The Real Deal Miami

Office markets in Broward, PBC are slow to recover

January 17, 2012 01:30PM

Palm Beach County office market (source: Commercial Florida Realty Services of Boca Raton)

While Miami’s office market showed considerable strength as the calender flipped to 2012, landlords in South Florida’s other two counties are reeling. Despite optimism heading into 2011, office vacancy rates and rents barely wavered from their weak standings at the end of the year, according to a report released by Commercial Florida Realty Services of Boca Raton.

The office vacancy rate in Palm Beach County during the fourth quarter was 22.9 percent, the same level recorded at the end of 2010, and about two-tenths of a percentage point higher than the third quarter of 2011. Rents were also exactly the same on a year-over-year basis at $17.83, though slightly higher than the $17.71 average per square-foot in the third quarter (see chart above).

The Palm Beach market performed the best in the county with a vacancy rate of just 19.4 percent, trailing Jupiter and Boynton Beach slightly, and average rents surpassing $40 per square-foot — more than any other submarket. Delray Beach, on the other hand, has a vacancy rate of 45.5 percent and a leasing price of just $13.75.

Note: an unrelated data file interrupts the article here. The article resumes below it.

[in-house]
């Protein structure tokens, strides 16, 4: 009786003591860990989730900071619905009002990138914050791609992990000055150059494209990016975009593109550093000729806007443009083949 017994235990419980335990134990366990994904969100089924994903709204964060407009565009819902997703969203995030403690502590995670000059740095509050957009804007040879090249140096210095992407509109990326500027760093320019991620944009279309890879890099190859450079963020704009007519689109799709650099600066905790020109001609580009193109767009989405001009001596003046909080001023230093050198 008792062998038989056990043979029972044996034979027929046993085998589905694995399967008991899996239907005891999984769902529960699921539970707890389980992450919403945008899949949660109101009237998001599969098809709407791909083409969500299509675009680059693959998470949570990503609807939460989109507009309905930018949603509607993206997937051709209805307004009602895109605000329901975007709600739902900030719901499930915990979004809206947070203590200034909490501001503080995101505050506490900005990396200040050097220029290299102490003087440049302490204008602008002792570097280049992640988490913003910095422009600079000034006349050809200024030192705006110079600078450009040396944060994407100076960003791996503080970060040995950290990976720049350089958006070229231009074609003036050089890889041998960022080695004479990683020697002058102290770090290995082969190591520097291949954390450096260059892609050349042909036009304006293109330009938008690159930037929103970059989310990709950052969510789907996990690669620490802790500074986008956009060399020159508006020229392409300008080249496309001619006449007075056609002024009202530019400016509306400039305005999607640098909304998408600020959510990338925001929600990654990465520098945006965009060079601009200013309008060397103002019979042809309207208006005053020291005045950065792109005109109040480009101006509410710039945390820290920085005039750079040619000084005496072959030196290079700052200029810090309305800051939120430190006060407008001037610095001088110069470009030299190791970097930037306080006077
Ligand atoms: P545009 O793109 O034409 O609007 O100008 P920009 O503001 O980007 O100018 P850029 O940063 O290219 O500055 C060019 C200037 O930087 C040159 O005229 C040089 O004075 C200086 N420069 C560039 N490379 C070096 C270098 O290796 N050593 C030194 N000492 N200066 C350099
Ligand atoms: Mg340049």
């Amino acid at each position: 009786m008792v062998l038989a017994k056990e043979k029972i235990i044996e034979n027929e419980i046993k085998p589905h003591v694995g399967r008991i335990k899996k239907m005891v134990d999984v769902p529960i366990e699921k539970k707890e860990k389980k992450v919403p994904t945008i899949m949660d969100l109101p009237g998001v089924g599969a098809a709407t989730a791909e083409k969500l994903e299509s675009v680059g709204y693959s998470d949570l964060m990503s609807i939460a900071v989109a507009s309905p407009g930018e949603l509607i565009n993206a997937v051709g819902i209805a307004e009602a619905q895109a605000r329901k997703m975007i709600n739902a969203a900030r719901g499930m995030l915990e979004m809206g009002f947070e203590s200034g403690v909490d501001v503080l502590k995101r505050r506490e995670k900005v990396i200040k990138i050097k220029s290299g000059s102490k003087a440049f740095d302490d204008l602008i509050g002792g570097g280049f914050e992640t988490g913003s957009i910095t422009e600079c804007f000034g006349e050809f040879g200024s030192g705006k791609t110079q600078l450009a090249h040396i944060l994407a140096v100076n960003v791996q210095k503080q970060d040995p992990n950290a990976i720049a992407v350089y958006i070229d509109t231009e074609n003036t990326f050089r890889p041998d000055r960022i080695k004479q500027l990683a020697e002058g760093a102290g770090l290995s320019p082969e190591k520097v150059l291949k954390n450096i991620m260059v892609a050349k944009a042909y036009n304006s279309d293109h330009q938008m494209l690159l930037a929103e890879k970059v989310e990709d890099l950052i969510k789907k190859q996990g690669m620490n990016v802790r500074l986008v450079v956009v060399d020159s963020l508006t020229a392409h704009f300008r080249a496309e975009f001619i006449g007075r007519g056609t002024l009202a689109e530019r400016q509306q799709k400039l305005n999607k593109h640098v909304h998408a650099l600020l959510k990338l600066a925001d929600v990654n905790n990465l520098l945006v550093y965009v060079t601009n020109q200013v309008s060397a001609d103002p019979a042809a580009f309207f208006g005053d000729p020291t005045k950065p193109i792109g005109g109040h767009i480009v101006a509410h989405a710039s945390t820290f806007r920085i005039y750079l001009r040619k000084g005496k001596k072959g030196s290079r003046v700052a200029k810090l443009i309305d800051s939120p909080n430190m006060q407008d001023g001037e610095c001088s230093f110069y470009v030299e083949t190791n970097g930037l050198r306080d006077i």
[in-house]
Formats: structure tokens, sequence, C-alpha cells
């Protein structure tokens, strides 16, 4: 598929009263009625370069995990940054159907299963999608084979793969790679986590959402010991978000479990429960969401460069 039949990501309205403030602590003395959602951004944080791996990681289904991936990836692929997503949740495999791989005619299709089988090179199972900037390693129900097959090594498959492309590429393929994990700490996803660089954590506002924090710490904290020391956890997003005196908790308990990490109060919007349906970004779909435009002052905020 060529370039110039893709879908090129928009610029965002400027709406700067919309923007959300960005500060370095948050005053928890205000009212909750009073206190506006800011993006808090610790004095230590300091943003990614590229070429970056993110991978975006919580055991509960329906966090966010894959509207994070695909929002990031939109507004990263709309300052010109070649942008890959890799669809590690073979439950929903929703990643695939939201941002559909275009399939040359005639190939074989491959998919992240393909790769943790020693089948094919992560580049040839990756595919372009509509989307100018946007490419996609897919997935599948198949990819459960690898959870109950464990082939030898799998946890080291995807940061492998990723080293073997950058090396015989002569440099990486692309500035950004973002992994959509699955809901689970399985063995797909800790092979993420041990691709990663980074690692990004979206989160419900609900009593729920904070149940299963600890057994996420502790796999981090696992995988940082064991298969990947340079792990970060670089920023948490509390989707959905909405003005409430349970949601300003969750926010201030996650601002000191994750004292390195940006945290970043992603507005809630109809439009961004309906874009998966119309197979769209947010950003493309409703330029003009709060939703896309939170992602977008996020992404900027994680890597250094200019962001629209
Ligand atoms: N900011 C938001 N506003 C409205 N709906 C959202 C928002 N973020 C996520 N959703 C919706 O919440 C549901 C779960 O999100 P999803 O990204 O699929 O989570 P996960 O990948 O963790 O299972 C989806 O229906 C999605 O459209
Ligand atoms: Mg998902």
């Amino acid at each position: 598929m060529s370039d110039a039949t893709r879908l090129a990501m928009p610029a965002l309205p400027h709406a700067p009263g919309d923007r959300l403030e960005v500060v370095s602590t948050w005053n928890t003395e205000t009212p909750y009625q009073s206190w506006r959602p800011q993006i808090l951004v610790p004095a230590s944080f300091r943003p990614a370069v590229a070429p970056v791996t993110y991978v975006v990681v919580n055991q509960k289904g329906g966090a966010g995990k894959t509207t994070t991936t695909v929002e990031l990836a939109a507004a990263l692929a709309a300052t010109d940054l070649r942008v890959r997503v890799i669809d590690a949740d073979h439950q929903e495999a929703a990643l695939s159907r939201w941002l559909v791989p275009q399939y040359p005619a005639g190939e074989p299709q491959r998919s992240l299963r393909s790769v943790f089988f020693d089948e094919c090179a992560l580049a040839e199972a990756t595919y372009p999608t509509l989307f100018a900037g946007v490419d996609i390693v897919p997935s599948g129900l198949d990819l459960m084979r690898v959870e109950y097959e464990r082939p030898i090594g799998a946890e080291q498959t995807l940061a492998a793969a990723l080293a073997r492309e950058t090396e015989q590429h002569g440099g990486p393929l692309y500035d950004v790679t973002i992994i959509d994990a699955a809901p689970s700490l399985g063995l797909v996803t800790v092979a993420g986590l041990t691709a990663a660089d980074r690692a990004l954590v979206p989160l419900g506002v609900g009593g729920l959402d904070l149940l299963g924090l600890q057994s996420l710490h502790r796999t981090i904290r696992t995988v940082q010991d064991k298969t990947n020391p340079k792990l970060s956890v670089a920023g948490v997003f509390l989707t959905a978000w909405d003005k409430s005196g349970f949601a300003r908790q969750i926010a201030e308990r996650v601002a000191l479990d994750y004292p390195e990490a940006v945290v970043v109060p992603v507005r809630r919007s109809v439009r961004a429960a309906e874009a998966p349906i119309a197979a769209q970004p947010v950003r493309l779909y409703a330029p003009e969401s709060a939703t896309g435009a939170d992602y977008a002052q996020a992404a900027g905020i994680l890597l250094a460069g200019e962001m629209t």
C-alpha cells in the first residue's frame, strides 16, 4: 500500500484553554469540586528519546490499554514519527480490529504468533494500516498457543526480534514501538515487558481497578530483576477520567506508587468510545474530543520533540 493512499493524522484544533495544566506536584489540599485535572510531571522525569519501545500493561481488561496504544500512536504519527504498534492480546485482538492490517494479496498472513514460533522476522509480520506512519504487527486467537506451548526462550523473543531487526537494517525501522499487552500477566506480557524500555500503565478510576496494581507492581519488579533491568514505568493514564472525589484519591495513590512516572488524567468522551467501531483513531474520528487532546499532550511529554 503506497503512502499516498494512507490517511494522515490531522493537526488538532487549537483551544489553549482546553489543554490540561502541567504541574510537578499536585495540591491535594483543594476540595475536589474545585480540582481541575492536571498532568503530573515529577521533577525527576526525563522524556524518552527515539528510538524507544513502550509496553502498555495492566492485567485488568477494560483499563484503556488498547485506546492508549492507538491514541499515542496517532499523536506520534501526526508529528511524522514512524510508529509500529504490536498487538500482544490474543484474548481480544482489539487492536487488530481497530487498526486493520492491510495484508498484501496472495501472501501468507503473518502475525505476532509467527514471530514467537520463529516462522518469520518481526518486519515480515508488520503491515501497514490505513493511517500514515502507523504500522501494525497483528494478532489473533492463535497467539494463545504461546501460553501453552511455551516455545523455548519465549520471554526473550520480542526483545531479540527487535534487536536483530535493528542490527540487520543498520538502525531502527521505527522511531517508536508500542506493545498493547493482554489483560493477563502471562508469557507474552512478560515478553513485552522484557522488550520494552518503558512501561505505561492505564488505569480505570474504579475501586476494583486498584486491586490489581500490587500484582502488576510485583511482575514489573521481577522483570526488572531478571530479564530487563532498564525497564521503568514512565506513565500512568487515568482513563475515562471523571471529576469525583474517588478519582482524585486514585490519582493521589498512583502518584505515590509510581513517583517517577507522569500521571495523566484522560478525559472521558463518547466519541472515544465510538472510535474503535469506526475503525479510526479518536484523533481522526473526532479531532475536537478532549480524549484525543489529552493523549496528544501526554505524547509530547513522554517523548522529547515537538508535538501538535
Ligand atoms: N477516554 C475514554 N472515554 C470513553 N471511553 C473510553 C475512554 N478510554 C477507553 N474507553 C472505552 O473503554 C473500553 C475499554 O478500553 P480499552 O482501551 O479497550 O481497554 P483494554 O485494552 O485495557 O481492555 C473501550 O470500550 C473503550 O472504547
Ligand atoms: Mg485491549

In Broward the vacancy rate dropped to 16.6 percent from 17 percent during the prior-year quarter, and 17.2 percent during the third quarter of 2011. But the average weighted rent was down to $16.96 during the fourth quarter of 2011, from $17.41 in 2010 and $17.20 during the previous quarter (see chart below).

Plantation had the strongest office submarket in the county, with a vacancy rate of just 13.8 percent and rents reaching $19.69, the highest in the county.

Though both Palm Beach and Broward counties experienced a high volume of activity, according to the report, the flat fundamentals indicate that “space demanded by new tenants entering the market nearly met the amount vacated by those leaving.”

The Palm Beach Post today had quotes from several brokers who say that landlords who once held out for high prices expecting a turnaround, have given up hope and are finding ways to ink creative, short-term leases. — Adam Fusfeld

Broward Office Market (source: Commercial Florida Realty Services of Boca Raton)